Blake Bortles' Full Scouting Report and Outlook Heading into 2014 NFL Draft

Timothy RappFeatured ColumnistMay 7, 2014

GLENDALE, AZ - JANUARY 01:  Quarterback Blake Bortles #5 of the UCF Knights during the Tostitos Fiesta Bowl against the Baylor Bears at University of Phoenix Stadium on January 1, 2014 in Glendale, Arizona.  (Photo by Christian Petersen/Getty Images)
Christian Petersen/Getty Images

Blake Bortles will expect to hear his name called in the first round of the 2014 NFL draft. In fact, he could hear his name called within the first five picks.

But in such a bizarre and unpredictable draft, he could fall much further than that. It's even possible, although unlikely, that he could drop into the second round.

How could a player's draft stock be so hard to pin down? Well, in the case of Bortles, it comes from the fact that he looks the part of the prototypical quarterback but lacks some polish.

Whether a team sees him as a player in need of some tweaking or a full-on project will likely dictate where he falls in this draft.

If you only look at Bortles on paper, it's hard not to like him. According to, he stands 6'5" and weighs 232 pounds. His 4.93 40-yard dash wasn't terribly impressive, but he's more Ben Roethlisberger than he is Robert Griffin III anyway and his 32.5-inch vertical leap should give you an indication of his athleticism.

He looks the part of an NFL quarterback. 

"When they walk into a room, one looks like a quarterback. The other two? Not so much," one unnamed general manager told Pete Prisco of CBS when comparing Bortles to Johnny Manziel and Teddy Bridgewater.

That pretty much tells you all you need to know.

Flip on the tape and you'll see some great things. He can extend plays by shedding would-be tacklers and he throws a pretty ball. He's very effective throwing on the move, hence the Roethlisberger comparison, and seemingly has the capacity to learn the NFL's more complex offenses. 

If there was Tinder for quarterbacks, you'd hit the heart button on Bortles.

Despite that huge potential, there are concerns. Chris B. Brown of Grantland outlines one of them:

Far too often, though, Bortles’s throwing motion looks plain weird. Like a golf swing or a jump shot, a quarterback’s throwing motion should be a single, fluid movement. Bortles, however, often steps without transferring his weight, or transfers his weight but only afterward pulls his throwing arm through. These issues surface most frequently when Bortles is facing pressure, because although he’s naturally poised, his mechanics are unrefined and thus break down when he’s under duress. Against South Carolina’s constant pressure, for example, Bortles delivered a flurry of off-target throws.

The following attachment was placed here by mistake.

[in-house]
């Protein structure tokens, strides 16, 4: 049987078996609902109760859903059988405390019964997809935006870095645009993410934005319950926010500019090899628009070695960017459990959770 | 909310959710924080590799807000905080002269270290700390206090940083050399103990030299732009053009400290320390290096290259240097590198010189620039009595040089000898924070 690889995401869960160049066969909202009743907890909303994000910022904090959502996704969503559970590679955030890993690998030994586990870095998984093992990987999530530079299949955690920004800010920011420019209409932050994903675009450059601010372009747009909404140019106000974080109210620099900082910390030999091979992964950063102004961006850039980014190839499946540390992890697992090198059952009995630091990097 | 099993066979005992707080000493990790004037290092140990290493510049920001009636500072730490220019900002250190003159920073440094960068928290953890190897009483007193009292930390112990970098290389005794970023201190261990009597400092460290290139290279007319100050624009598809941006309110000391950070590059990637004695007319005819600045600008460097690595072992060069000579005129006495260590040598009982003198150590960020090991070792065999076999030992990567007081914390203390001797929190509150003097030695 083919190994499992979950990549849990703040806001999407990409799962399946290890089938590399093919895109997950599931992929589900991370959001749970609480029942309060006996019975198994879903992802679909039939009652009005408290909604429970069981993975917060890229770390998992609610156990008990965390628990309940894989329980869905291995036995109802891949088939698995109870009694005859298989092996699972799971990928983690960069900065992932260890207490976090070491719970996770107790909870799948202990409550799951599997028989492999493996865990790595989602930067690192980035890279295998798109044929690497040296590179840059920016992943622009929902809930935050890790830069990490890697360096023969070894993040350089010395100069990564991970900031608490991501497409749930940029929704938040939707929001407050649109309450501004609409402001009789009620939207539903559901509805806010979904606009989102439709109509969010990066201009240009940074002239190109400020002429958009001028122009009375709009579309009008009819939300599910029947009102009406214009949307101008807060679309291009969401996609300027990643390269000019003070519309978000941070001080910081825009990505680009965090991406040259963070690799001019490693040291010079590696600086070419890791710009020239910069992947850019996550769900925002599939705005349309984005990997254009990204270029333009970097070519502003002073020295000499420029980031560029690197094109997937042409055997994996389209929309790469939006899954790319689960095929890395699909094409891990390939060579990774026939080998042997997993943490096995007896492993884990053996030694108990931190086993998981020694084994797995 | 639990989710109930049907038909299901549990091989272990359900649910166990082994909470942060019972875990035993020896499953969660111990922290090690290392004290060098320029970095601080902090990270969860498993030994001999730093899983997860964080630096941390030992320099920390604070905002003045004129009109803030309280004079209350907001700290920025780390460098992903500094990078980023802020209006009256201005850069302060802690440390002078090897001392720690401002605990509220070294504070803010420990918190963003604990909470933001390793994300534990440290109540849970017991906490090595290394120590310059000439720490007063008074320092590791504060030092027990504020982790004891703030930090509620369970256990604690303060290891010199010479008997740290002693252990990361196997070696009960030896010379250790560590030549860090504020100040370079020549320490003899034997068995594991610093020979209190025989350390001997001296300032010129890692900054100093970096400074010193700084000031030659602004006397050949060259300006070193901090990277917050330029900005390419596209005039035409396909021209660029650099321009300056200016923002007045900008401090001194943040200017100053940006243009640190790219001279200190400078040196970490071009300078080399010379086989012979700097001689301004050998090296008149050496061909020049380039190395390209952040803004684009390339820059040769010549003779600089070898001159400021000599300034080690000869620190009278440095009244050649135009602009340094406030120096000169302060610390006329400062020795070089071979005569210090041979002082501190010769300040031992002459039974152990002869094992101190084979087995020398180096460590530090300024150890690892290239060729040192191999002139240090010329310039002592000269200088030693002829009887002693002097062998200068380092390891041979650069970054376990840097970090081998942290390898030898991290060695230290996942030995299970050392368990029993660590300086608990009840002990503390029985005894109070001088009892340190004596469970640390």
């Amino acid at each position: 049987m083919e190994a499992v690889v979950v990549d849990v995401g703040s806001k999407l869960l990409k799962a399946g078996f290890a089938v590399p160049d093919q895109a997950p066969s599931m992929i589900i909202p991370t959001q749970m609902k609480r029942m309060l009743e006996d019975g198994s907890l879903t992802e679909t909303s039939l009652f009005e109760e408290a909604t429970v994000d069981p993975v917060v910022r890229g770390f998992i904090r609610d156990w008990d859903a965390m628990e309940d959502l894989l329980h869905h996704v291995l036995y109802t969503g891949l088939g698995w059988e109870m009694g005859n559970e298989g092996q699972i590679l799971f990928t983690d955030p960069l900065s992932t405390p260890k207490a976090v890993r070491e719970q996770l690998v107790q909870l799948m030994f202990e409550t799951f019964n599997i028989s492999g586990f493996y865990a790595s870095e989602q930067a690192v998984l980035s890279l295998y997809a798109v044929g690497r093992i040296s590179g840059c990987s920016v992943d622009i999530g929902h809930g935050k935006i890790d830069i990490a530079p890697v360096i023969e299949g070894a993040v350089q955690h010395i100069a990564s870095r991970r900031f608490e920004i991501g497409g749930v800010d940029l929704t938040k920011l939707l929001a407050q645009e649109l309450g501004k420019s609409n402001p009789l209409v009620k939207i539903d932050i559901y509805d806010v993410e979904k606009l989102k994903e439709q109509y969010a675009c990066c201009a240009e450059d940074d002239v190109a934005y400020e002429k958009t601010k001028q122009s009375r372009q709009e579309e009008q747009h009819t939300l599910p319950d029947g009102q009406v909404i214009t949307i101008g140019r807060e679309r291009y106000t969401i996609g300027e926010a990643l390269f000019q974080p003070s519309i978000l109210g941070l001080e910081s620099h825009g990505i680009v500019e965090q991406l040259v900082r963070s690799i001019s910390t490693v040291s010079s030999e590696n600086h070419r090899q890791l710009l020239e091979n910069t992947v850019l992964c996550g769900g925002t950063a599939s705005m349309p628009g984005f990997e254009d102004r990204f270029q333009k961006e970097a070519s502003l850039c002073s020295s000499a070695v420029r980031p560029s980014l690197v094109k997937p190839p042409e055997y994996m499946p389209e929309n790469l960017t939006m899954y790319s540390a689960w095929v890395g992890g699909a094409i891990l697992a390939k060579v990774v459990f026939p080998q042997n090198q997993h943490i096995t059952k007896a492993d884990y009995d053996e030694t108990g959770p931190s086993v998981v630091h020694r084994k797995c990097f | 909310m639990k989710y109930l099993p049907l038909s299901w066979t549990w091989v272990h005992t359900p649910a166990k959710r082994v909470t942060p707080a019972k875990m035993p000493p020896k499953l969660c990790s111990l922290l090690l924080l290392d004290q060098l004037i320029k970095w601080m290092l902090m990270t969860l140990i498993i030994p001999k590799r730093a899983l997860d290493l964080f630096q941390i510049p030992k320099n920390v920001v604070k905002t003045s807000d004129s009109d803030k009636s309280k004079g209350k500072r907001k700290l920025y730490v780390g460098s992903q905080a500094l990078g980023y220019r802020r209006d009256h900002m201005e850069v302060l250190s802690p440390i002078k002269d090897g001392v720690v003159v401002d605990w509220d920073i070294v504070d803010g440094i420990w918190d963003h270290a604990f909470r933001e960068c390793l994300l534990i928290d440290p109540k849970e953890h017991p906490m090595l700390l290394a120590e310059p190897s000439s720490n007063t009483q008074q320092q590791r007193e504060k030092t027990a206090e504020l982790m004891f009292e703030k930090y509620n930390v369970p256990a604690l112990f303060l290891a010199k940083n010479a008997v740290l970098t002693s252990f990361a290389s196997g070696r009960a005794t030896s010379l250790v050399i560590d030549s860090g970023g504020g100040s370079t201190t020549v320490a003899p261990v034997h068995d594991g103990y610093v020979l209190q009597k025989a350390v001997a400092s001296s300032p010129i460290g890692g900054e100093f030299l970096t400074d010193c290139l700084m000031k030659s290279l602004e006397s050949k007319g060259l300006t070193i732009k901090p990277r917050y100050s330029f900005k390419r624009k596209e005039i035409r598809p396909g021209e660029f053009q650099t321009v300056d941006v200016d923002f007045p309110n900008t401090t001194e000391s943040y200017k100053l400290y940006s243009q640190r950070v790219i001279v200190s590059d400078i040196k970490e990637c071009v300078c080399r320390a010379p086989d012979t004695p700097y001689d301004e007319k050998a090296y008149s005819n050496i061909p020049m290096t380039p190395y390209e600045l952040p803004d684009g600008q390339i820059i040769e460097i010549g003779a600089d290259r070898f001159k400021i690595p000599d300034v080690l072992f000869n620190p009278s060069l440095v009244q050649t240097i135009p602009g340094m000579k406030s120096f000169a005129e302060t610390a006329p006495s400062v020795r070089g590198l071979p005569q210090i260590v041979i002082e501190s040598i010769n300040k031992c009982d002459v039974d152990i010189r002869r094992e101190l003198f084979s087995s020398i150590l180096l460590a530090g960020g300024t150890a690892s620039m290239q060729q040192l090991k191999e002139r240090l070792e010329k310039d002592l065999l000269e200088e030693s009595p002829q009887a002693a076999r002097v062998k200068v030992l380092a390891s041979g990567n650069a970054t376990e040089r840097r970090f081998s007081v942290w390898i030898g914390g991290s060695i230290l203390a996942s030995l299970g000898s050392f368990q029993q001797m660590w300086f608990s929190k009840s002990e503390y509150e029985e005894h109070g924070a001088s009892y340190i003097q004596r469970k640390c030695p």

Some evaluators have dismissed these concerns as a “footwork issue” that NFL coaching will remedy, but I’m not so sure. Bortles’s upper body presents just as many issues as his lower body, and getting all his movements in sync will be no small task. The team that drafts Bortles will likely need to rebuild his entire throwing motion.

Mike Tanier of Sports on Earth breaks down a few of Bortles' other issues:

Bortles tries to wheel and scramble to his left often. He is fast enough to do it in the American Athletic Conference, but he is not Randall Cunningham, and that move will result in a 12-yard sack in the NFL.

Ball security in the pocket is a minor issue, as Bortles gets stripped easily and sometimes just loses the football on his own. Bortles is very willing to stand in the pocket and deliver the football before the hit comes, which is a mixed blessing. He won't wilt under a pass rush, but he may also take too many hits, and his tendency to not step into throws is exacerbated by all the passing he does with defenders in his face.